By CBSLA Staff

LOS ANGELES (CBSLA) – In response a crowd surge prior to Friday’s game against Villanova, UCLA will have extra staffing on hand to deal with fans entering Pauley Pavilion for its men’s basketball game Monday night against Long Beach State, and for all future games this season.

On Friday evening, a surge of fans waiting in line to get into Pauley Pavilion created a scary situation that prompted fears of a situation similar to that which occurred at the Astroworld festival in Houston on Nov. 5, in which 10 people were killed and dozens more hurt.

Fans had waited for hours to get into Pauley Saturday, an issue that was exacerbated by a malfunctioning app and low staffing.

According to students the issue began when the ticketing app, which includes vaccine verification, began to malfunction and some groups began to cut the line.

“For me, the app malfunctioned a couple of times,” said UCLA first-year student Laine Ford, who waited in line for eight hours. “I had to log out and log back in.”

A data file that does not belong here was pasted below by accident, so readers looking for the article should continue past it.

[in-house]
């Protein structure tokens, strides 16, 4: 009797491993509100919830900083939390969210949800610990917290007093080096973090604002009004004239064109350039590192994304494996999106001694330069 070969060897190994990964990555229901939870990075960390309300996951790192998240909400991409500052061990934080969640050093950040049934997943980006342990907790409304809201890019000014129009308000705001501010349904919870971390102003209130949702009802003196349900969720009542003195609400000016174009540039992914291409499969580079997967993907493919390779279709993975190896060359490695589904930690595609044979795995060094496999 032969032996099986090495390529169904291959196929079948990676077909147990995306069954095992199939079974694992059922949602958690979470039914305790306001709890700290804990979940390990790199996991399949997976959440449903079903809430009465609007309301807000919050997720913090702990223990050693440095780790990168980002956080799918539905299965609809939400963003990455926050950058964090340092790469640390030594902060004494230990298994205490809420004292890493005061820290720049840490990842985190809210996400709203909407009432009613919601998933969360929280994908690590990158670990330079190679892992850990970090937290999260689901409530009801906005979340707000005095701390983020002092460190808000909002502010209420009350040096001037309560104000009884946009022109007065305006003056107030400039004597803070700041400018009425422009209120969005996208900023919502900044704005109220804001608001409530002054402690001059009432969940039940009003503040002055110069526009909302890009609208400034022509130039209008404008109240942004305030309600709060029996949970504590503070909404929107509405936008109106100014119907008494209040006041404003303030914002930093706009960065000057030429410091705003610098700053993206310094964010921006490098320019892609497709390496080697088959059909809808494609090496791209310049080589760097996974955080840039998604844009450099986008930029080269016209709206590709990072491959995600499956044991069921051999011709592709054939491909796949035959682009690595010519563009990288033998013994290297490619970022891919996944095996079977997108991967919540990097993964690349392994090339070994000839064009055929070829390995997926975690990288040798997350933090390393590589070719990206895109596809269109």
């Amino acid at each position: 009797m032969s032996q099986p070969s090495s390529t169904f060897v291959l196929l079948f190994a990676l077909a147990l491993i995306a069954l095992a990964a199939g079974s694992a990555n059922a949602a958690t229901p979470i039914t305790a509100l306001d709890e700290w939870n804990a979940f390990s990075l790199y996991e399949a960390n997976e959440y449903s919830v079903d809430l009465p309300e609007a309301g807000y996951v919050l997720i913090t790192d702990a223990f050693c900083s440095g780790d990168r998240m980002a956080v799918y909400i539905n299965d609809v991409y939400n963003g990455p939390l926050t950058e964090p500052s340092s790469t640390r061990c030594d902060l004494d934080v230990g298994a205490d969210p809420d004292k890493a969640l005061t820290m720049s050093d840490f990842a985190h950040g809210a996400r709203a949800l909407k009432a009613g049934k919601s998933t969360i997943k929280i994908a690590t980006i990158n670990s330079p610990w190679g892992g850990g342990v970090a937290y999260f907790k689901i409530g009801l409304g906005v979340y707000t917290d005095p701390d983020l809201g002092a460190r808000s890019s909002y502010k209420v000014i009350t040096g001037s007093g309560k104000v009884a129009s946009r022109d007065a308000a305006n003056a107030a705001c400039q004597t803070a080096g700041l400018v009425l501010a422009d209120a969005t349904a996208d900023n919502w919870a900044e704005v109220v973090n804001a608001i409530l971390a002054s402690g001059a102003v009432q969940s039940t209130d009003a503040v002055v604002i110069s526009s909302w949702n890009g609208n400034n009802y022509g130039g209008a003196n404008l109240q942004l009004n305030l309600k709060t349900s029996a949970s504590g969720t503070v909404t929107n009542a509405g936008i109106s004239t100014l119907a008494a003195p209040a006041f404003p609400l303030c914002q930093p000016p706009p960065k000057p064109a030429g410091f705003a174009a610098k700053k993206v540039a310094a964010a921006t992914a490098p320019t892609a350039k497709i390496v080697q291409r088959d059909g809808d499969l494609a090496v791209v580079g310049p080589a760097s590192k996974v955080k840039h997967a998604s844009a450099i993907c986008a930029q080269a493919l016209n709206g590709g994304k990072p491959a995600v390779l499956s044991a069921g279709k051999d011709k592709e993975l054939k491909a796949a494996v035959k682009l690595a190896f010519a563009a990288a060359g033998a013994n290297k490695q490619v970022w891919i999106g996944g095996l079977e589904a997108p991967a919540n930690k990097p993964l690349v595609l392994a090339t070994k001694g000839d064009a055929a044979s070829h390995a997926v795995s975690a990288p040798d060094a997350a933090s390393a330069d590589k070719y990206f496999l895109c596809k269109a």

“We were all very scared, I would say, people pushing us from behind, it was nerve-racking,” said senior Garland Horwitz, who told CBSLA she was in line for 10 1/2 hours.

“It turned into mayhem,” senior political science and history major Tobias Sunshine told The Los Angeles Times. “As soon as people started to move, the whole crowd would move in waves…People were getting pushed and crushed, yelling out, ‘Stop moving!”‘

There were no injuries reported. UCLA defeated Villanova in an overtime thriller, 86-77. It was the first sellout at Pauley since Jan. 11, 2020. Pauley Pavilion’s capacity is 13,659.

Athletic director Martin Jarmond tweeted early Saturday morning there would be additional structures for a better controlled line in an attempt to avoid the surge. Jarmond acknowledged “we were not adequately staffed” to handle the crowd. He apologized and pledged “it will be corrected moving forward.”

In a second tweet at 1:02 p.m. Saturday, Jarmond apologized “to all our students and fans who had challenges with the line to enter the basketball game” and outlined specific actions, which also included a promise to “conduct a deep dive with our campus partners, including Den leadership and Student Affairs, regarding the distribution process of student tickets.”

“We have high expectations for our student and fan experience, and while the game was great, we didn’t meet those expectations for everyone,” Jarmond tweeted.